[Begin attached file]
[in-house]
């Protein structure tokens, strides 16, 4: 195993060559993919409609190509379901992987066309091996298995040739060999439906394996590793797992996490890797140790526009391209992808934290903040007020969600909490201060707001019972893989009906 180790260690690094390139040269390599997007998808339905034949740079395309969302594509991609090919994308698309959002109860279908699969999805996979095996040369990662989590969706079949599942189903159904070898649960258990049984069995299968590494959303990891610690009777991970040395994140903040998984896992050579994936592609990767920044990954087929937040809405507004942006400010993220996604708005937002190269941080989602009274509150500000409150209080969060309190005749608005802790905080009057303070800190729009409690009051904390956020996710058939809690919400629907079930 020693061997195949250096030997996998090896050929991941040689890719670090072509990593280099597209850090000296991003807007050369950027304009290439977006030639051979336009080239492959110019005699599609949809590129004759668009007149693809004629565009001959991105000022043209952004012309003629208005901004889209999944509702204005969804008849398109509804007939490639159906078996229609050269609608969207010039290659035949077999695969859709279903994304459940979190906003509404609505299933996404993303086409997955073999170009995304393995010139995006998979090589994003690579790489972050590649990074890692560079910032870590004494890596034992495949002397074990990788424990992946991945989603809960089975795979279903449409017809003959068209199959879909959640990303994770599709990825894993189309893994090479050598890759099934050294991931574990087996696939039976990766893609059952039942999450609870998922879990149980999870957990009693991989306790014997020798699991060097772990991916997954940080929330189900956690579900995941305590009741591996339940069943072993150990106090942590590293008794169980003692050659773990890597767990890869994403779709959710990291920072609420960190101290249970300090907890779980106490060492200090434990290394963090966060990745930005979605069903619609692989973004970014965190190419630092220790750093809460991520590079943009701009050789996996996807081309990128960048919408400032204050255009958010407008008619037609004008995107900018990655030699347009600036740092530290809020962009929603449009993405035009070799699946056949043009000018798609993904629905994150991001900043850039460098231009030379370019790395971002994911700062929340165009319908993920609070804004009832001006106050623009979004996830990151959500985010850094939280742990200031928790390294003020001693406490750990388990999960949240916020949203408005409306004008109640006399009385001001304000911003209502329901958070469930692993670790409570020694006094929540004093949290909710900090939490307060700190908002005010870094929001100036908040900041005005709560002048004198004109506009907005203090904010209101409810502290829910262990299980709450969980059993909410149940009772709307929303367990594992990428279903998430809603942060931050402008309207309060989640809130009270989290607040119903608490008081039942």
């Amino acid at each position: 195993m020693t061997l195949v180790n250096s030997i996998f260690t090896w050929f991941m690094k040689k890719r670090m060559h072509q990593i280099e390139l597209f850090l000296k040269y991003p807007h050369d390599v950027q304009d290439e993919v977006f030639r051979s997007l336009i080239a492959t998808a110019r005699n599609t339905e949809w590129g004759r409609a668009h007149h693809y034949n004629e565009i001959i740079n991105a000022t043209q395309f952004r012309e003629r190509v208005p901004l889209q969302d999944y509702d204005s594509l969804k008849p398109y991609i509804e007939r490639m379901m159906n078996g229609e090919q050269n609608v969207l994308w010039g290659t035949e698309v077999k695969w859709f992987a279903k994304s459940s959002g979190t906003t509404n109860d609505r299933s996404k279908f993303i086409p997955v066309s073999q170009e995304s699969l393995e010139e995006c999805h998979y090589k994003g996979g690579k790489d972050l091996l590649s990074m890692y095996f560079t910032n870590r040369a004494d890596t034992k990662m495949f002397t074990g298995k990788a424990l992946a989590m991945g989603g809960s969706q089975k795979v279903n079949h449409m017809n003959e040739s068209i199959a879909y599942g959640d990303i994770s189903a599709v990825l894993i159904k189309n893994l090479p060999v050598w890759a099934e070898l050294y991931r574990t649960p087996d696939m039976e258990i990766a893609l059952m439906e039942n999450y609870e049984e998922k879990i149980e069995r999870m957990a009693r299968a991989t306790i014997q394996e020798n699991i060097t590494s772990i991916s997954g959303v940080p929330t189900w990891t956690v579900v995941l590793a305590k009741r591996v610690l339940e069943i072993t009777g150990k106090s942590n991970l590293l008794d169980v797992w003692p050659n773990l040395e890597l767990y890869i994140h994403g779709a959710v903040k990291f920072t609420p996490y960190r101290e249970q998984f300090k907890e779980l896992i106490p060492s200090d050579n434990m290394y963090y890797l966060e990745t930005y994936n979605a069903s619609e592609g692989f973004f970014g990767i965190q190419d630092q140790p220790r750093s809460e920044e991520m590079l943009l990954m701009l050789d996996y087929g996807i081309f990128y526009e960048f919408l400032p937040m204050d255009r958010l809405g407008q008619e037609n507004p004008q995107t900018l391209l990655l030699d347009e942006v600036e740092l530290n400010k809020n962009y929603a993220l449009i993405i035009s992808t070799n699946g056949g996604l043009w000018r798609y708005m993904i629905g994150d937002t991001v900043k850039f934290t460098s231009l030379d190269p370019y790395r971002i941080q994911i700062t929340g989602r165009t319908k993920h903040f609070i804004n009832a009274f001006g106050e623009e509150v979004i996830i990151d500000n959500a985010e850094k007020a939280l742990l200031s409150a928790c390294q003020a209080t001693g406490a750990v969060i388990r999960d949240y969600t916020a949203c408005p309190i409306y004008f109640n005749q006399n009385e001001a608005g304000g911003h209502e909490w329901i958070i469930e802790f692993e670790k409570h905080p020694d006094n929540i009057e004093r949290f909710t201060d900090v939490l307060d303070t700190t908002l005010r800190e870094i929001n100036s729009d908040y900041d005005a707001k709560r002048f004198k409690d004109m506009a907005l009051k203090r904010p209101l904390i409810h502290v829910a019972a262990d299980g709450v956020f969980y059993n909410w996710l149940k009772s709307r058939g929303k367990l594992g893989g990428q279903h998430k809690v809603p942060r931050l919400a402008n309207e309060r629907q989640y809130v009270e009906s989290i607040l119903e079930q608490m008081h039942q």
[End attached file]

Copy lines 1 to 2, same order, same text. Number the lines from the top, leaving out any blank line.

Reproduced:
[in-house]
């Protein structure tokens, strides 16, 4: 195993060559993919409609190509379901992987066309091996298995040739060999439906394996590793797992996490890797140790526009391209992808934290903040007020969600909490201060707001019972893989009906 180790260690690094390139040269390599997007998808339905034949740079395309969302594509991609090919994308698309959002109860279908699969999805996979095996040369990662989590969706079949599942189903159904070898649960258990049984069995299968590494959303990891610690009777991970040395994140903040998984896992050579994936592609990767920044990954087929937040809405507004942006400010993220996604708005937002190269941080989602009274509150500000409150209080969060309190005749608005802790905080009057303070800190729009409690009051904390956020996710058939809690919400629907079930 020693061997195949250096030997996998090896050929991941040689890719670090072509990593280099597209850090000296991003807007050369950027304009290439977006030639051979336009080239492959110019005699599609949809590129004759668009007149693809004629565009001959991105000022043209952004012309003629208005901004889209999944509702204005969804008849398109509804007939490639159906078996229609050269609608969207010039290659035949077999695969859709279903994304459940979190906003509404609505299933996404993303086409997955073999170009995304393995010139995006998979090589994003690579790489972050590649990074890692560079910032870590004494890596034992495949002397074990990788424990992946991945989603809960089975795979279903449409017809003959068209199959879909959640990303994770599709990825894993189309893994090479050598890759099934050294991931574990087996696939039976990766893609059952039942999450609870998922879990149980999870957990009693991989306790014997020798699991060097772990991916997954940080929330189900956690579900995941305590009741591996339940069943072993150990106090942590590293008794169980003692050659773990890597767990890869994403779709959710990291920072609420960190101290249970300090907890779980106490060492200090434990290394963090966060990745930005979605069903619609692989973004970014965190190419630092220790750093809460991520590079943009701009050789996996996807081309990128960048919408400032204050255009958010407008008619037609004008995107900018990655030699347009600036740092530290809020962009929603449009993405035009070799699946056949043009000018798609993904629905994150991001900043850039460098231009030379370019790395971002994911700062929340165009319908993920609070804004009832001006106050623009979004996830990151959500985010850094939280742990200031928790390294003020001693406490750990388990999960949240916020949203408005409306004008109640006399009385001001304000911003209502329901958070469930692993670790409570020694006094929540004093949290909710900090939490307060700190908002005010870094929001100036908040900041005005709560002048004198004109506009907005203090904010209101409810502290829910262990299980709450969980059993909410149940009772709307929303367990594992990428279903998430809603942060931050402008309207309060989640809130009270989290607040119903608490008081039942």